• the prudent and responsible business conduct and practices of any issuer with which the person was involved;the industry in which the other issuer was involved and the extent of the experience obtained by the person;
  • the stock exchange or market on which the other issuer or its securities were traded;
  • any management position held by the person with the other issuer;the financial success of the other issuer; and
  • whether the person has satisfactorily completed one or more corporate governance and reporting issuer management courses acceptable to the TSX-V.

In addition to the above requirements, the TSX-V specifically recommends that at least one independent board member and a minimum of two members of the board has satisfactory corporate governance experience.

National Policy 58-201

In addition to the requirements of Policy 3.1, TSX-V boards must consider the requirements of NP 58-201 which provides guidance on corporate governance practices from a securities law perspective. Although NP 58-201 applies to all reporting issuers, other than investment funds, the guidelines in NP 58-201 are not intended to be prescriptive and are more in the nature of encouragement from the Canadian securities regulators for issuers to develop their own corporate governance practices.

The following corporate governance guidelines are contained in NP 58-201:

  • establish and maintain a board consisting of a majority of independent directors;
  • appoint a chair of the board or a lead director who is an independent director;hold regularly scheduled meetings of independent directors at which non-independent directors and members of management are not in attendance;
  • adopt a written board mandate;develop position descriptions for the chair of the board, the chair of each board committee, and the chief executive officer;
  • provide each new director with a comprehensive orientation, and provide all directors with continuing education opportunities;
  • adopt a written code of business conduct and ethics;
  • appoint a nominating committee composed entirely of independent directors;
  • adopt a process for determining the competencies and skills the board as a whole should have, and apply this result to the recruitment process for new directors;appoint a compensation committee composed entirely of independent directors; and
  • conduct regular assessments of the board effectiveness, as well as the effectiveness and contribution of each board committee and each individual director.

Policy 3.1 and NP 58-201 together provide a full menu for a TSX-V mining company board. The key for the board is to determine which items from the menu are most appropriate for the issuer given its age, stage, capitalization, industry and future. However there are a handful of obvious choices which most boards should choose to adopt including the following:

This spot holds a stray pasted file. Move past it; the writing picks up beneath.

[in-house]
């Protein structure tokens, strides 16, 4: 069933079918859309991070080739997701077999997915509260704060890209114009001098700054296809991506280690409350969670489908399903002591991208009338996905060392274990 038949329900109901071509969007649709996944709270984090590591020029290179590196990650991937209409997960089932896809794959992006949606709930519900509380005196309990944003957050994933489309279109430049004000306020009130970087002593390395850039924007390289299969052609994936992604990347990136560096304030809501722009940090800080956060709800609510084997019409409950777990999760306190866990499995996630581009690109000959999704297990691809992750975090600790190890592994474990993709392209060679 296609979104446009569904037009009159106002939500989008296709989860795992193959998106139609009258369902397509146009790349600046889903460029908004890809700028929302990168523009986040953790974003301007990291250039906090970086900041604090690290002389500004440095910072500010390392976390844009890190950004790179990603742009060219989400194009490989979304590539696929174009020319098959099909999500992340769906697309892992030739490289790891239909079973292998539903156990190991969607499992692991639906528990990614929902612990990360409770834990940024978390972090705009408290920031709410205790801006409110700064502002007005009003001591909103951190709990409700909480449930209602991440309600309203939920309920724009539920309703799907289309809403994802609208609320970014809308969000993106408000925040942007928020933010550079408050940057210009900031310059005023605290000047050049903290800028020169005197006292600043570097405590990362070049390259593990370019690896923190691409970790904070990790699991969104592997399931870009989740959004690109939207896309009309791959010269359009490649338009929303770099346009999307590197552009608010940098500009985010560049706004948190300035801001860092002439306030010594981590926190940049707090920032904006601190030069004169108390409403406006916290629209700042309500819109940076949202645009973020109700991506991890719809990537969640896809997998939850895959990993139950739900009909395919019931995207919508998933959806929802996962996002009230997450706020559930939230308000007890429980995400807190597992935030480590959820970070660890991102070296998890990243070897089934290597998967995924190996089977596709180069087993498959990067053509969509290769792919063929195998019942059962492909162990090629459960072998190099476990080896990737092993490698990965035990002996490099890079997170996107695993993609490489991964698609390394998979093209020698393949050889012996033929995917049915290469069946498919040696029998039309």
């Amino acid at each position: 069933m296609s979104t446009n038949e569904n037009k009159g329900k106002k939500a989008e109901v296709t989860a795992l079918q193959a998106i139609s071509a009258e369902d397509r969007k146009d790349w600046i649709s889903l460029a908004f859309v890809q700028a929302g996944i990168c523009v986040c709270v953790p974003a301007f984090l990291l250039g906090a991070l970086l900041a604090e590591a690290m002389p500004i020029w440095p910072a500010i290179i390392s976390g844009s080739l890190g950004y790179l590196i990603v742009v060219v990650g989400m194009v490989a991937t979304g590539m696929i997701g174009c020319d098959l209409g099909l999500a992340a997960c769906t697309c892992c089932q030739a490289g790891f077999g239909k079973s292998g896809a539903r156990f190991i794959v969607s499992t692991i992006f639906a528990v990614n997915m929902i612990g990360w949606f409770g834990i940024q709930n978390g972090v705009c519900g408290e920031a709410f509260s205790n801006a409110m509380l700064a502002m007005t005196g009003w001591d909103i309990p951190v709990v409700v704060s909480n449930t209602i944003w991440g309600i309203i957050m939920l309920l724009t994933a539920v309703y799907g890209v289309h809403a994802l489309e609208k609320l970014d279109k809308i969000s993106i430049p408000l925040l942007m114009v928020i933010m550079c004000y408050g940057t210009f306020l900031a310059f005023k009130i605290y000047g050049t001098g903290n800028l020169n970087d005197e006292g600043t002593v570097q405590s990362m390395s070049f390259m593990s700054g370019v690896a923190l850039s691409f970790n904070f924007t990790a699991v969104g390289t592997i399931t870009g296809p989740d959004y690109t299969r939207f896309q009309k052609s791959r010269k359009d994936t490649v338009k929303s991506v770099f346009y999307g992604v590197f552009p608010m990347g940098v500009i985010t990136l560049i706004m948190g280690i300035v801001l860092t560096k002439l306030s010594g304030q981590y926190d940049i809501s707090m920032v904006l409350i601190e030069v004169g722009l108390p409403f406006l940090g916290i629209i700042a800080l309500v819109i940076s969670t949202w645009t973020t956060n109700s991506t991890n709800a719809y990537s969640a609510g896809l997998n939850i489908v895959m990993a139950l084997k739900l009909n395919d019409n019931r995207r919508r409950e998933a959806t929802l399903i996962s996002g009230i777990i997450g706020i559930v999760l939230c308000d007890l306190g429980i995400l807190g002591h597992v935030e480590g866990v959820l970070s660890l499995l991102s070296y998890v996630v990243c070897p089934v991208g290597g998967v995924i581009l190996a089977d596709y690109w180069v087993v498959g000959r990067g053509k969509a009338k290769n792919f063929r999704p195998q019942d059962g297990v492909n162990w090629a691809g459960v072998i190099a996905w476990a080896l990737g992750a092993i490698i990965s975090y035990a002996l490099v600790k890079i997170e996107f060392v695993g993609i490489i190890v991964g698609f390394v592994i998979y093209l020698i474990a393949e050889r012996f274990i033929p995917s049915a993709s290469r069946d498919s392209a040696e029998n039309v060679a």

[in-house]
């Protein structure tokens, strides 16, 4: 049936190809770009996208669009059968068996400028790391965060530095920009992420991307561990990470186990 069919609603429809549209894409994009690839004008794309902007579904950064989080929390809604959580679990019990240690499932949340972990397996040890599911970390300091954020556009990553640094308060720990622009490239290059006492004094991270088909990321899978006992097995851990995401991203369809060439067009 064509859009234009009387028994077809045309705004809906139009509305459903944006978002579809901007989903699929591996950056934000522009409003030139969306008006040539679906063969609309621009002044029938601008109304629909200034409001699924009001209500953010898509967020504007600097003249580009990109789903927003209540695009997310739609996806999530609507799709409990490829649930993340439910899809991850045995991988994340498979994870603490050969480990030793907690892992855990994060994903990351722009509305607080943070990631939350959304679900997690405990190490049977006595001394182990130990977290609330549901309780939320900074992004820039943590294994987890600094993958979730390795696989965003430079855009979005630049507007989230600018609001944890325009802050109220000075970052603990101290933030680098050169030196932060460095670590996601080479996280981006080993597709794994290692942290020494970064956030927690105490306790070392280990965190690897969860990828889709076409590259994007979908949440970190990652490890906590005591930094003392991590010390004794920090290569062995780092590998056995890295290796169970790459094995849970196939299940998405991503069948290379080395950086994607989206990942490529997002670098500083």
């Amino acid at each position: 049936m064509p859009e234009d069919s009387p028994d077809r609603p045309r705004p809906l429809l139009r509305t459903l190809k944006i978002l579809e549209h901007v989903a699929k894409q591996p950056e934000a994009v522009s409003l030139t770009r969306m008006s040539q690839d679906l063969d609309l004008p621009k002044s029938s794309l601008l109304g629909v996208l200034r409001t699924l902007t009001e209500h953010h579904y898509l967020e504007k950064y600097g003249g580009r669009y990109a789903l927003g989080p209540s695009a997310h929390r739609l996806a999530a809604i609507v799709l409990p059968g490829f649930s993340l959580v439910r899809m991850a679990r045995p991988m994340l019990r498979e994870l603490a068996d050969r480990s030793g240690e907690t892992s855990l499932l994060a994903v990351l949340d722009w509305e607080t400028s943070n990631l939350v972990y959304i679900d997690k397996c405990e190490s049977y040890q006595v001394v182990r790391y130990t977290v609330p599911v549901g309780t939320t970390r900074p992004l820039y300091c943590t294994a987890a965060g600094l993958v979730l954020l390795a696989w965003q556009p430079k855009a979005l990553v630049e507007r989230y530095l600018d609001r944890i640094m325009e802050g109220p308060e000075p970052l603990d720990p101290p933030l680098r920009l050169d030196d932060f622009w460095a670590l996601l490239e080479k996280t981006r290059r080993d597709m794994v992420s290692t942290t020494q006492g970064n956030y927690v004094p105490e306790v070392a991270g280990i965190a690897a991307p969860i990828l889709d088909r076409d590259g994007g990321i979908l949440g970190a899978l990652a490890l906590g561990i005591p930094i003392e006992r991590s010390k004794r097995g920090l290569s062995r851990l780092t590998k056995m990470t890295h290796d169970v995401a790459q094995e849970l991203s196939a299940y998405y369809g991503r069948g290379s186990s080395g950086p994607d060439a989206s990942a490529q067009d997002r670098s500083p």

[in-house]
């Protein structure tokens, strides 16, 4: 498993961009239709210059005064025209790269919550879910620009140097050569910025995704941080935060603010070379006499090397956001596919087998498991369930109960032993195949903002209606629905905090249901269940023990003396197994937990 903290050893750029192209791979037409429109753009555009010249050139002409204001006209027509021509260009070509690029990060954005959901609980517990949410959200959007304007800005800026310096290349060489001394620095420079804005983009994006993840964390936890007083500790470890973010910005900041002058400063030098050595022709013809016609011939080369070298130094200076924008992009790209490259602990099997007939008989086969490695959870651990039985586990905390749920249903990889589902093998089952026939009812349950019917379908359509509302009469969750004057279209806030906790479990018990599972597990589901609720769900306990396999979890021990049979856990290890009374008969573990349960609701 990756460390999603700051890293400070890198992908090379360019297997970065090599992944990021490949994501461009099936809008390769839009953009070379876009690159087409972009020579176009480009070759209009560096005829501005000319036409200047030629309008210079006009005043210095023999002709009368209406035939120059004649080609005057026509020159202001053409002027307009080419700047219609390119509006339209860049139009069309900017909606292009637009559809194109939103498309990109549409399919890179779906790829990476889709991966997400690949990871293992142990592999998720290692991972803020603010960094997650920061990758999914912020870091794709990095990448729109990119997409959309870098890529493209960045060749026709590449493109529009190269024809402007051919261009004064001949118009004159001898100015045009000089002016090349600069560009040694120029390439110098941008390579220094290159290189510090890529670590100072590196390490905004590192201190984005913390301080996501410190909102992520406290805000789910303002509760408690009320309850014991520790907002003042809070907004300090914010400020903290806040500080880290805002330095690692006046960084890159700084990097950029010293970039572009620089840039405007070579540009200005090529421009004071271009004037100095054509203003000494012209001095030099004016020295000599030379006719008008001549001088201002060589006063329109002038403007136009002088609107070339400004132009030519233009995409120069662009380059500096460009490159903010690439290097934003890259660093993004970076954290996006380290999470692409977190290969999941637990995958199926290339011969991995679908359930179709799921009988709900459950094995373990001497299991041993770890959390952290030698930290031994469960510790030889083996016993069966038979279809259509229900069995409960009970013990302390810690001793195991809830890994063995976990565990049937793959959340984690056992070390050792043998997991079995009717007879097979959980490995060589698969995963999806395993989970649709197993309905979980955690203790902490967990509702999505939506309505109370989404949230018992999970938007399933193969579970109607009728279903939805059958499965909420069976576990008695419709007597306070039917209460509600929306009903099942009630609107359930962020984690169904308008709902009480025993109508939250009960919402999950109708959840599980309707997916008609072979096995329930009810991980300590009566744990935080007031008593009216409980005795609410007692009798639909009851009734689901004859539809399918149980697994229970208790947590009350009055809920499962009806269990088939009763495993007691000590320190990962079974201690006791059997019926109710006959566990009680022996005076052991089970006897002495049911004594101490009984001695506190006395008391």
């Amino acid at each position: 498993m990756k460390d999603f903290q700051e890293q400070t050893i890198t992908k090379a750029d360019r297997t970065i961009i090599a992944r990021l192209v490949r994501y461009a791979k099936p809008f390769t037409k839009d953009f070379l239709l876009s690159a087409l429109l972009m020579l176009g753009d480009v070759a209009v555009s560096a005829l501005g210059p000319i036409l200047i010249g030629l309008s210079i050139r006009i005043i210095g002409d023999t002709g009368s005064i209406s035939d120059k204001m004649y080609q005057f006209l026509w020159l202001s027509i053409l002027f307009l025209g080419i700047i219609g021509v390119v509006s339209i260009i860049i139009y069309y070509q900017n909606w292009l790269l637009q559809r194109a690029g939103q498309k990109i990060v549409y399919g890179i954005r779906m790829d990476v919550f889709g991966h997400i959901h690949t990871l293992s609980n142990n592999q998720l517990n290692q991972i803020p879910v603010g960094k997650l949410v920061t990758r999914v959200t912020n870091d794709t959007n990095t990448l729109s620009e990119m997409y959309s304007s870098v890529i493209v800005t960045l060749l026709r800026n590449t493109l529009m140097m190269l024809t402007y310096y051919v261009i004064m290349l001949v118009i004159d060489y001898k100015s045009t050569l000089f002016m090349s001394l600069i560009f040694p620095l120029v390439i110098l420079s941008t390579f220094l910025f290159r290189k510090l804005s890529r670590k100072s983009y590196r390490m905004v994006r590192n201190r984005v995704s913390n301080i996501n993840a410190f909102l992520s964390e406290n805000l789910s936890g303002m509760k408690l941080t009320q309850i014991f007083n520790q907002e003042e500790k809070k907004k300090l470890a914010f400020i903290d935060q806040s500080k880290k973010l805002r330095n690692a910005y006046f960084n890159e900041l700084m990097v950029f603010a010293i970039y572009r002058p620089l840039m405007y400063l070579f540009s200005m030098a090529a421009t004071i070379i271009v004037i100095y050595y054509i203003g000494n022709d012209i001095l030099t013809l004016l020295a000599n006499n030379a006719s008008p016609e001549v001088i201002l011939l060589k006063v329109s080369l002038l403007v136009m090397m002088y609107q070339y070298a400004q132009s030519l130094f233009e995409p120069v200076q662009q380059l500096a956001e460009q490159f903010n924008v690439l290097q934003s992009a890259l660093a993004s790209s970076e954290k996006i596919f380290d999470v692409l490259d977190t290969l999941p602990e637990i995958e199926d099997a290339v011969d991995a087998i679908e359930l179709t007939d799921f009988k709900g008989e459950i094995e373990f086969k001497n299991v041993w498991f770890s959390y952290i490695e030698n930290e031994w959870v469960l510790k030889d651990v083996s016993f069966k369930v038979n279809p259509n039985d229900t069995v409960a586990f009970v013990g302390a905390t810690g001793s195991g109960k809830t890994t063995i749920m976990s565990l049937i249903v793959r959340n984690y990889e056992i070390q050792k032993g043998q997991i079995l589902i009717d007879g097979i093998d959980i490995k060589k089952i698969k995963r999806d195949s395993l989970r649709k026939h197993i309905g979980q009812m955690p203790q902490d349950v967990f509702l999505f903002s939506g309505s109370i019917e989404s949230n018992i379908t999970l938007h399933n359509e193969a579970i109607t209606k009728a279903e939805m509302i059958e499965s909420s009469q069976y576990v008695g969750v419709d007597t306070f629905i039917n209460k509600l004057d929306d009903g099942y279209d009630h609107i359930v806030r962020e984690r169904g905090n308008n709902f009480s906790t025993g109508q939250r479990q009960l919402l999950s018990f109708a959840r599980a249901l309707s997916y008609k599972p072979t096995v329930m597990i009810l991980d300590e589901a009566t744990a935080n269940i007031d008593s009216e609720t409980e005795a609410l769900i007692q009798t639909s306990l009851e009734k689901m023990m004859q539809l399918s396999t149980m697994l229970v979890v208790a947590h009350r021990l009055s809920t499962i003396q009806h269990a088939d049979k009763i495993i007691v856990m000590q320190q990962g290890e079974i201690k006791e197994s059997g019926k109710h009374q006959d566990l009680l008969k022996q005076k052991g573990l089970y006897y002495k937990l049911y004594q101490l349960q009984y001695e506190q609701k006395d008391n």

• the board should be composed of no less than 3 to 5 directors with a majority of independent directors (as determined by the board in accordance with applicable securities law requirements);
  • some (but not necessarily all) directors should have meaningful public company experience with a track record of success;
  • include directors with expertise in public company accounting, National Instrument 43-101 reports (after all, it is a mining company) and corporate governance;
  • appoint committees but be mindful of the size of the board and whether the issuer will really need them (TSX-V issuers always require an audit committee comprised of at least three directors the majority of whom are independent and should have a compensation committee and a governance committee);
  • meet at least quarterly as a board with separate audit committee meetings and in camera sessions for independent directors and take good (although not necessarily long) minutes of all meetings;
  • adopt good mandates (they are easy to find) for the board and each of the committees; and
  • go and see the issuer’s mines or properties (this is not on the list but experience tells us it is a good thing to do for any director of a TSX-V company).

In addition to the above, an individual director should take steps and make choices that seem reasonable in the circumstances for the board (it helps sometimes to consult with counsel and the issuer’s auditors). As long as a director considers the guidance of Policy 3.1 and NP 58-201, uses his or her judgement and experience and acts with a bona fide regard for the interests of the corporation, the director will be on solid ground and hopefully life as a director will not be at all interesting.